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Beads traded more than 30,000 years ago offer early proof of social networks: U of T researchers

The exchange of ostrich eggshell beads, such as these ones from highlands of Lesotho in southern Africa, suggest ancient hunter-gatherers used cultural tools to develop social networks (photo by Yuchao Zhao, concept and arrangement by John Klausmeyer)

New research from the University of Toronto Scarborough offers physical evidence that ancient hunter-gatherers exchanged ostrich eggshell beads in order to form large-scale social networks. 

The exchange of the beads is thought to be the earliest example of social networking among humans. While it’s been theorized for decades this was the case, this study offers the first hard evidence supporting the claim.

“This is evidence of a very early social innovation humans were using to help adapt to their physical environment,” says Genevieve Dewar, associate professor in the department of anthropology and one of the authors of the research.

“The exchange of ostrich eggshell beads, some dating back to the late-middle Stone Age, offers proof that humans were using cultural tools to develop these large networks in order to reduce the risk of living in harsher environments.”  

Genevieve Dewar

Genevieve Dewar at a rock shelter in the Lesotho highlands, where she and her team did their archeological work (photo courtesy of Genevieve Dewar)

Published in the Proceedings of the National Academy of Science, the research looked at archaeological evidence of ostrich eggshell beads in two sites within highland areas of Lesotho in southern Africa. Through isotopic analyses, Dewar and colleagues at the University of Michigan found that the practice stretched back at least 33,000 years, the age of the oldest beads found at the archeological sites.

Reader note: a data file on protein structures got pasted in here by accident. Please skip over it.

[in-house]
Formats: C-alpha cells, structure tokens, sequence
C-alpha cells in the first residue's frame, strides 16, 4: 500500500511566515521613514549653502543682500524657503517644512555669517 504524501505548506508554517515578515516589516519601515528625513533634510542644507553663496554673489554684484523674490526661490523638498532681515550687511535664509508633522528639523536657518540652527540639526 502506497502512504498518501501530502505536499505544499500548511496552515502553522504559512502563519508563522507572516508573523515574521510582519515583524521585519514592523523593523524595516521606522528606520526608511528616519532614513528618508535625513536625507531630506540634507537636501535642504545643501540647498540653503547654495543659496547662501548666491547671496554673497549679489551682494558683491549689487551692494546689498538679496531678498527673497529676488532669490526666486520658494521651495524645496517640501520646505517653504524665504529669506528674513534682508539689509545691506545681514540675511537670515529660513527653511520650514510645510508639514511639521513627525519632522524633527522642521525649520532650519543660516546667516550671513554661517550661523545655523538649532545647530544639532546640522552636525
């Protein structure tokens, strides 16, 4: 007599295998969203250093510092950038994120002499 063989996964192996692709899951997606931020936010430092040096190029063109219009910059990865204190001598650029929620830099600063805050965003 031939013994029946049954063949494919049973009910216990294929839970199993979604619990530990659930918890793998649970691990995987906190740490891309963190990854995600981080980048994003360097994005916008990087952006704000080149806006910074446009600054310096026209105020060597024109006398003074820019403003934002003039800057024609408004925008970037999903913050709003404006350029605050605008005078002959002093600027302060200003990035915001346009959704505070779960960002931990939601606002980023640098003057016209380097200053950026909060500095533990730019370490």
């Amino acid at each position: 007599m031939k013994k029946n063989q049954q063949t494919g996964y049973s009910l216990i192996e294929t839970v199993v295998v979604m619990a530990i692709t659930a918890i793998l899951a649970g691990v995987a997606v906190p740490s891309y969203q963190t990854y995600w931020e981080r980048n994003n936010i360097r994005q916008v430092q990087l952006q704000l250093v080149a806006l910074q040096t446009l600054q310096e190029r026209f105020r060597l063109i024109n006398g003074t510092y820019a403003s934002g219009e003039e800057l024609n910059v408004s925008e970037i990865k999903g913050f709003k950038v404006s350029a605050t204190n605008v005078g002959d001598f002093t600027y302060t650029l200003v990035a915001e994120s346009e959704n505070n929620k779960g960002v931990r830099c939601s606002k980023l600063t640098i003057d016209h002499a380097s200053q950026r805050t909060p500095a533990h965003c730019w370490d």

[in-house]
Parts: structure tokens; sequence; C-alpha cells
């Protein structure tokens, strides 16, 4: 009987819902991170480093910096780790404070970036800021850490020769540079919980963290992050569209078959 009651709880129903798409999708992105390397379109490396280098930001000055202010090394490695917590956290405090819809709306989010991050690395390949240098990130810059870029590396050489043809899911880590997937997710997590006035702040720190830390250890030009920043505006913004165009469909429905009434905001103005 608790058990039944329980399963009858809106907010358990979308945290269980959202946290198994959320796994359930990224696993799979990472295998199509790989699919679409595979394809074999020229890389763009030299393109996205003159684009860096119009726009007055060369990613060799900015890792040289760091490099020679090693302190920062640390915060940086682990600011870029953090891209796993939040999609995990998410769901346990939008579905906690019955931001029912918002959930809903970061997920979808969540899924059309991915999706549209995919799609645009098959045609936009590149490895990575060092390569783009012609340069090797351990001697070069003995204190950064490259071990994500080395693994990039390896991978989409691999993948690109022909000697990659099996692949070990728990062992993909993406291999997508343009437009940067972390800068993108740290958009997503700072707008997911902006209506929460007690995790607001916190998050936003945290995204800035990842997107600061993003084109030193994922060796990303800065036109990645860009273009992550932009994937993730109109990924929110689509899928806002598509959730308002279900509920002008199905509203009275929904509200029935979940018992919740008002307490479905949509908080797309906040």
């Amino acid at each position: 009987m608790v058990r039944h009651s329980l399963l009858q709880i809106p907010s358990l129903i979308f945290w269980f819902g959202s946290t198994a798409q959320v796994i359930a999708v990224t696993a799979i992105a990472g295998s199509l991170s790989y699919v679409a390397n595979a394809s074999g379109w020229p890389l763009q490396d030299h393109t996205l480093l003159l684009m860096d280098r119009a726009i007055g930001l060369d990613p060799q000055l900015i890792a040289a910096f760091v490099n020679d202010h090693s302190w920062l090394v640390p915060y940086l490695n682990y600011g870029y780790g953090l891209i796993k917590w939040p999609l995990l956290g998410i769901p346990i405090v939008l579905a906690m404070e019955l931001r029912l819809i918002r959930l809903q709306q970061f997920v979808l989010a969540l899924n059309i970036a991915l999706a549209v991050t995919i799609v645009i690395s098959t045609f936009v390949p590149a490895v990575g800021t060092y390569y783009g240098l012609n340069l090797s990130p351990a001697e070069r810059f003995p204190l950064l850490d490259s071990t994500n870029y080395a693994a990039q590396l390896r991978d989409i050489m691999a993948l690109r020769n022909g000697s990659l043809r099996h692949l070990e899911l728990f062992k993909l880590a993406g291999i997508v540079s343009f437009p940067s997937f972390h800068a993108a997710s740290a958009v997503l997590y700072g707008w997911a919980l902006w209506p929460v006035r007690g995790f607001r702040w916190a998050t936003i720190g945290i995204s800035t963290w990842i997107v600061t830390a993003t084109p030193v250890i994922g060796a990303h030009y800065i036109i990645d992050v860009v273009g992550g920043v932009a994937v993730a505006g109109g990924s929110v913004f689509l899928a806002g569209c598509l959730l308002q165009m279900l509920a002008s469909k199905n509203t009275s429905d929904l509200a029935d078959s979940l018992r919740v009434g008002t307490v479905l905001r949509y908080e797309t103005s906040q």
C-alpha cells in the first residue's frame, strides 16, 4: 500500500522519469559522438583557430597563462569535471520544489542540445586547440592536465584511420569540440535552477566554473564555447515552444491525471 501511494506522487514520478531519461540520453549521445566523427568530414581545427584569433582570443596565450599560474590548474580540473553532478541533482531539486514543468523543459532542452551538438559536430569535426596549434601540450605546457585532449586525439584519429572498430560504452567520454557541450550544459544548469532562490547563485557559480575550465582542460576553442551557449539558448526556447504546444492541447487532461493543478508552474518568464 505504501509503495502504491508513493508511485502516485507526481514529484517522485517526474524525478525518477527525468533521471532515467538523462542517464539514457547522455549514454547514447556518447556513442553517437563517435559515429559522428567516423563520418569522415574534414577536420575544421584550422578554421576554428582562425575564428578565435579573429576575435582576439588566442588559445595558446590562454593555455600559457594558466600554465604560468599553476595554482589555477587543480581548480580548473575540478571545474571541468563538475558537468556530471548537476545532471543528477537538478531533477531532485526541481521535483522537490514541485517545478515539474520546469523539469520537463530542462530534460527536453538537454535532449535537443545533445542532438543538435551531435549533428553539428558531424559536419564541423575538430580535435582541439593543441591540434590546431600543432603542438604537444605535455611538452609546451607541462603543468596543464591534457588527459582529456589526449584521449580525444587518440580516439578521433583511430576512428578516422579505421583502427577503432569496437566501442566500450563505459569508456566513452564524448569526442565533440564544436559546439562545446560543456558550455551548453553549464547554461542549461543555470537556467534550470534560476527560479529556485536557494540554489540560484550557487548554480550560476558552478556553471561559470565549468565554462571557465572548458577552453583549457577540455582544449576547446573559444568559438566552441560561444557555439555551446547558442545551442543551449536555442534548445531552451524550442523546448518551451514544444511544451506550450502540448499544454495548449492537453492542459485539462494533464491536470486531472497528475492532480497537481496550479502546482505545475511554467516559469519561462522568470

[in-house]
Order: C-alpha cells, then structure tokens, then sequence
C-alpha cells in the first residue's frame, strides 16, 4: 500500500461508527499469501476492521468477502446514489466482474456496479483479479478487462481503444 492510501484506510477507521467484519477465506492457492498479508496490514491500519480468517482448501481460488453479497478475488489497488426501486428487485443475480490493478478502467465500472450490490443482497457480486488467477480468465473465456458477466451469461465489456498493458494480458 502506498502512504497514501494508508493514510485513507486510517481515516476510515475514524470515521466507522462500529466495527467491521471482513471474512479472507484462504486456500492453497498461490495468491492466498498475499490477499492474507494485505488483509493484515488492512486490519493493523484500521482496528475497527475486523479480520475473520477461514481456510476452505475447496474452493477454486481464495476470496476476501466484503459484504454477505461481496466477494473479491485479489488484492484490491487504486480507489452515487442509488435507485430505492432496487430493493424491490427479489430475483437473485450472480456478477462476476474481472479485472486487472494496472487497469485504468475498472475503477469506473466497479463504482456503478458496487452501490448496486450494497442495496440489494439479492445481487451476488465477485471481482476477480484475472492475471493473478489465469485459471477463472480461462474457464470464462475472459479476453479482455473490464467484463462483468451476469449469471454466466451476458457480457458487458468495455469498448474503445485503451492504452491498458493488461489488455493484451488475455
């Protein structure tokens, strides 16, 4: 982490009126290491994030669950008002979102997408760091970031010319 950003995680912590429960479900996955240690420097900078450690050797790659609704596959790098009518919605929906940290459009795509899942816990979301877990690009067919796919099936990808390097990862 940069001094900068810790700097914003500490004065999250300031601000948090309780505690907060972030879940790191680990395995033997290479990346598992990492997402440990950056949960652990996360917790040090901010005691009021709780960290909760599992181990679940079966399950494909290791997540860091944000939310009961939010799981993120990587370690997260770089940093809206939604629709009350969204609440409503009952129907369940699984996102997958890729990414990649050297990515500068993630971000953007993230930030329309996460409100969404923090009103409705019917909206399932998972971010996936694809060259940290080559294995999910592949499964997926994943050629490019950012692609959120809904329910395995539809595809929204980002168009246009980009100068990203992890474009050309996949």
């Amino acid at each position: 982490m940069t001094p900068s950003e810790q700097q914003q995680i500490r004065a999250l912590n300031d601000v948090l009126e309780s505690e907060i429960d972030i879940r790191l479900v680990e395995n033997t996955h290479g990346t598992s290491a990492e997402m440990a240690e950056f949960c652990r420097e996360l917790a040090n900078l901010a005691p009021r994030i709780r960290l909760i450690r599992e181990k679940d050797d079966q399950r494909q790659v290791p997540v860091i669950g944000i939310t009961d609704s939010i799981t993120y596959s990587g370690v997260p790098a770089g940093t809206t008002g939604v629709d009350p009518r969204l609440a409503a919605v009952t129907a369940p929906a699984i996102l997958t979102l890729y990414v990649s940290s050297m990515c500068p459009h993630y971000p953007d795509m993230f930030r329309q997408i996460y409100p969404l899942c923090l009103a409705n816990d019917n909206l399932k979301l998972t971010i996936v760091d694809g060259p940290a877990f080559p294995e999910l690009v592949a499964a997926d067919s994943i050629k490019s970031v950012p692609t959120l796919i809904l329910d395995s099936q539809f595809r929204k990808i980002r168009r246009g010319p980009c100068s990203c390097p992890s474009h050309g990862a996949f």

The exchange of ostrich beads, which persists even today among hunter-gatherers in southern Africa’s Kalahari Desert, is part of a system of delayed reciprocity known as Hxaro. The purpose is to solidify relationships among groups so if one suffers a lack of resources through drought or lack of food, they can rely on other groups living in areas of relative plenty.

“It’s a form of reciprocity that strengthens social bonds,” explains Dewar, an expert on the origins of modern human behaviour.

“If I give you a gift of an eggshell necklace, you are socially obliged to give me one in return. It works best if it’s not done right away, as it establishes a trading relationship between the two parties. Part of the social obligation includes allowing me to come and stay with you when my resources are low, and vice versa.”

Through further isotopic analyses, the researchers found beads originating from at least 350 kilometres away, showing that this type of social networking was taking place on a large scale. Since hunter-gatherers will forage up to 10 kilometres per day looking for food, Dewar says committing so much time and resources to creating a tool with no immediate practical purpose shows how important the beads were to forging social bonds. 

Ostrich eggshell was used by hunter-gatherers to make beads because it’s a fairly common raw material. In fact, the beads are found in archeological sites across southern Africa. 

Children look at archaeologists at work

The researchers found evidence suggesting hunter-gatherers exchanged ostrich eggshell beads at least 33,000 years ago to solidify social relationships (photo courtesy of Genevieve Dewar)

Dewar says it offers some clues into how Homo sapiens were able to leave Africa and essentially colonize the planet rapidly.

“Previous species, like Homo erectus, were able to leave Africa, but they didn’t adapt as successfully to very diverse environments as humans, so there are important innovations that allowed us to do this.”

She adds that anthropologists are trying to unpack these specific social innovations that humans used in order to move into areas of the world lacking in abundant resources.

“If you have a lifeline back to a place that you know is predictable and plentiful, then you are probably more willing to push on into the unknown.”